RV Power Solutions

By: Michael Browning, Photography by: Michael Browning

Essential power tips for longer remote-area stays.

For most of us, 12V technology is a black art we would love to master. Unfortunately, we usually only uncover our own inadequacy, and that of our system.

Understanding what your essential 12V appliances need to keep them functioning correctly in remote areas is an essential part of pre-trip preparation, as is appreciating what other demands you are likely to make on them.

So how much power do you need and how do you get it reliably? A good starting point is to check with an expert and Alan Johnson, founder of Melbourne’s Piranha Offroad Systems, is regarded as an authority on automotive electrical systems. As a result, Piranha is one of the world’s largest manufacturers of dual battery and other alternative offroad systems.

Alan took us through the basics, so let’s start at the beginning…


Equipping your tow vehicle correctly is vital as it is the primary ‘generator’ most people will use to replenish their RV’s battery (or batteries).

There is room under the bonnet of most 4WDs for a second battery, whose dedicated task is to support the 12V accessories in your tow car and those in your caravan.

When connected properly through a modern battery management system, it is charged when your vehicle is running, but drains independently of your starter battery when powering appliances. So if you run it flat while running your portable fridge, it won’t affect your starter battery’s ability to fire up your tow car in the middle of the Tanami Desert.


To keep your caravan’s batteries charged on the go, your tow vehicle needs to have a strong electrical connection to it.

Regular nine-pin round or 12-pin flat plugs deliver power to a range of things on your caravan, from brake lights to indicators, but they usually don’t carry sufficient current to keep a bank of deep-cycle batteries charged.

Piranha, like most specialists, recommends fitting a separate Anderson plug that takes its power directly from your car’s main or, ideally, second battery. These are usually rated at 50A, and can take even more current, but only if sufficiently large diameter wiring is used. Otherwise, the full current won’t make it down the 10m or so from your tow car’s battery to its mates in your van or camper.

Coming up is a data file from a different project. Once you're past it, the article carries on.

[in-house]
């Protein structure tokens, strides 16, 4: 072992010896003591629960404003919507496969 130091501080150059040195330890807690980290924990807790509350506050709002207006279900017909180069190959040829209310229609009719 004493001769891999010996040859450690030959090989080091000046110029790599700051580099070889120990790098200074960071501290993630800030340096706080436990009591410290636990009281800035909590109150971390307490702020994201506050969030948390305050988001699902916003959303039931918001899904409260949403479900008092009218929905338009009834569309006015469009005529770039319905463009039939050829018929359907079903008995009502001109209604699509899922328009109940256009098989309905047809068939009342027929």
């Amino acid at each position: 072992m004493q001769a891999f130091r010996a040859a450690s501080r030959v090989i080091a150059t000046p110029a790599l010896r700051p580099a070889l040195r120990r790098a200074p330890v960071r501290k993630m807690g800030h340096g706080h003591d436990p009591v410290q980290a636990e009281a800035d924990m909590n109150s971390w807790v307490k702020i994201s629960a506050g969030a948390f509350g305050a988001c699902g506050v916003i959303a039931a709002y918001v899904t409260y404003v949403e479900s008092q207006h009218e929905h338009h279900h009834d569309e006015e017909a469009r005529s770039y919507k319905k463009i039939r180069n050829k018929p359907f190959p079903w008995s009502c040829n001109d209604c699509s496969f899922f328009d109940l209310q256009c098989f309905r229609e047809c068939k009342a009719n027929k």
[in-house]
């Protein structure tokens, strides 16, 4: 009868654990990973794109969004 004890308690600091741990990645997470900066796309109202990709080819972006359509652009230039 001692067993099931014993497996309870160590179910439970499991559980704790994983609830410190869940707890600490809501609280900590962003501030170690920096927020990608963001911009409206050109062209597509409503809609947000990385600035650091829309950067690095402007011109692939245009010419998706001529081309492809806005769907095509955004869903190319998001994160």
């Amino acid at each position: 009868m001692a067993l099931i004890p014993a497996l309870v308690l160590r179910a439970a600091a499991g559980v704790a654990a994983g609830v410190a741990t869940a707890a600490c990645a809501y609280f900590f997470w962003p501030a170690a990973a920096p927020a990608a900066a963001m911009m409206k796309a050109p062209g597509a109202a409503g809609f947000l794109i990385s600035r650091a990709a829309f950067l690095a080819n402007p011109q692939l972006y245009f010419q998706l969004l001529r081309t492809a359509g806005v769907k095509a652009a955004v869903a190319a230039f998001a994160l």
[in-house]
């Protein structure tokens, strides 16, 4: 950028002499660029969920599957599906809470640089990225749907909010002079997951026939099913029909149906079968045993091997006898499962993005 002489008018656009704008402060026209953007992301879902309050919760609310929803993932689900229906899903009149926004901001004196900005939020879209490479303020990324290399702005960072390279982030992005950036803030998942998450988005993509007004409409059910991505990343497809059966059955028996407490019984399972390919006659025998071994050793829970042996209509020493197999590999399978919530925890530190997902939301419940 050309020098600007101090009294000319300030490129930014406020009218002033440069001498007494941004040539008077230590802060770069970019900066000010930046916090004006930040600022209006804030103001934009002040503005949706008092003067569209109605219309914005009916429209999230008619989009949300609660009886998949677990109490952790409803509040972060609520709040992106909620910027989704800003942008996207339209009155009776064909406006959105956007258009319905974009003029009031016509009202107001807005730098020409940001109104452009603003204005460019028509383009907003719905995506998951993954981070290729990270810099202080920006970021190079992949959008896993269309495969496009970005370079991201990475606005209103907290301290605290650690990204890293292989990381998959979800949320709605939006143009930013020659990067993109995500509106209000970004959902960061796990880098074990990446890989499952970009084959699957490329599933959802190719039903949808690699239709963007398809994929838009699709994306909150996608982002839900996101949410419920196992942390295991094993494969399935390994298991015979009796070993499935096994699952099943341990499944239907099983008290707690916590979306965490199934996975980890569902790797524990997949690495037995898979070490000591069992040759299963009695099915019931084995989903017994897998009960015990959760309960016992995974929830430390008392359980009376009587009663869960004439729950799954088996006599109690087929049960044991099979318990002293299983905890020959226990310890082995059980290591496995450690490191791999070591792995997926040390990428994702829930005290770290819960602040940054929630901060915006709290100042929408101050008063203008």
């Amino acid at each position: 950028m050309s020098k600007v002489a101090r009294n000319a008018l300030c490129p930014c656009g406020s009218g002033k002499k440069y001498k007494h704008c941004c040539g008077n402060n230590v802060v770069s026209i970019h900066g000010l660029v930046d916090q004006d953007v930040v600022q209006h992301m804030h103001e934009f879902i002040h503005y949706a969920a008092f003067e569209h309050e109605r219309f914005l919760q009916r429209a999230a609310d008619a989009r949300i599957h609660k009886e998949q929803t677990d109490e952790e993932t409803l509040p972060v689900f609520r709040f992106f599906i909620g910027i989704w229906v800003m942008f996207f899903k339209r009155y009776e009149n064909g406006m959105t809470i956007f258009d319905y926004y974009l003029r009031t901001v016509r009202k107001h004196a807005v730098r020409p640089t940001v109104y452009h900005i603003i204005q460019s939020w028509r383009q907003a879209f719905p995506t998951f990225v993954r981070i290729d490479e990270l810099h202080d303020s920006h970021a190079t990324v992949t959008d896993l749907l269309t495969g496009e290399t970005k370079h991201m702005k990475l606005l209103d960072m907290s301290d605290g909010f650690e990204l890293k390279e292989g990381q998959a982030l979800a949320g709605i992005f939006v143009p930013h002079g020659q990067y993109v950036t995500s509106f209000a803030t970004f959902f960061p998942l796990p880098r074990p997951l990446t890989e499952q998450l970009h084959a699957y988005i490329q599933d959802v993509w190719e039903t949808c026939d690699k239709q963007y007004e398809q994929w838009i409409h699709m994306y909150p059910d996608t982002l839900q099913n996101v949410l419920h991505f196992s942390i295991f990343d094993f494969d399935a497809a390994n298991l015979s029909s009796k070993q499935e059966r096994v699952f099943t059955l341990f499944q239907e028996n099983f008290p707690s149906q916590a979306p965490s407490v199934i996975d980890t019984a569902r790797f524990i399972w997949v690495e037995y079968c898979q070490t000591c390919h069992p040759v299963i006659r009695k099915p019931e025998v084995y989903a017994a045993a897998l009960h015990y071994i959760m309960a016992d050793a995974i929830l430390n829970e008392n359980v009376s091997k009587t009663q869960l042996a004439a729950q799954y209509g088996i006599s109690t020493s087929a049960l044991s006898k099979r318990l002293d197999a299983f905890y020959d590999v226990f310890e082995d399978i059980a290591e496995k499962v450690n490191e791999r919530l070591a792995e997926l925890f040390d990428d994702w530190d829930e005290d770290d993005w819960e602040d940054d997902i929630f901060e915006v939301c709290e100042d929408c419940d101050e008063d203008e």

If your power needs are fairly small, you can probably get away with a single 100Ah deep-cycle battery in conjunction with a solar panel on the roof and a good charging system. However, most people today will need more than a single battery of this size in their caravan.


Inverters are a great idea to run a range of things with heating elements, but they are power-hungry devices. Think of them as a bank. The more you withdraw from your RV’s batteries, the less you will have to spend.


Modern ‘smart’ alternators in today’s cars turn the alternator off, or limit its output whenever they can to maximise fuel economy and this can reduce the charging current getting through to your van’s batteries on the move.

The way to get around this is to fit a modern DC-DC charger that will take whatever voltage that is available and will step it up to match the voltage and the chemistry of the battery you have in your RV.


The choice and price range can be bewildering. The most basic battery you can buy is a typical flooded, wet cell lead-acid battery, which has been around for more than 100 years and comes as a deep-cycle, hybrid or cranking battery.

Next up the ladder are the slightly more expensive calcium-type batteries, which charge a bit quicker than a regular wet cell battery and have a longer shelf life.

Finally, amongst conventional batteries, we have AGM batteries. The ‘AGM’ stands for ‘absorbed glass mat’ and come in two varieties.


If you are travelling in relatively cool temperatures, such as in the Victorian High Country, a three-way (240V/12V/gas) fridge is adequate, but in really hot or tropical weather, a dedicated 12V or ‘two-way’ (12V/240V) compressor fridge is more efficient.

However, as the compressor fridge switches on and off continually to maintain the required temperature, it drains your 12V system.

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The full feature appeared in Caravan World #536 April 2015. Subscribe today for the latest caravan reviews and news every month!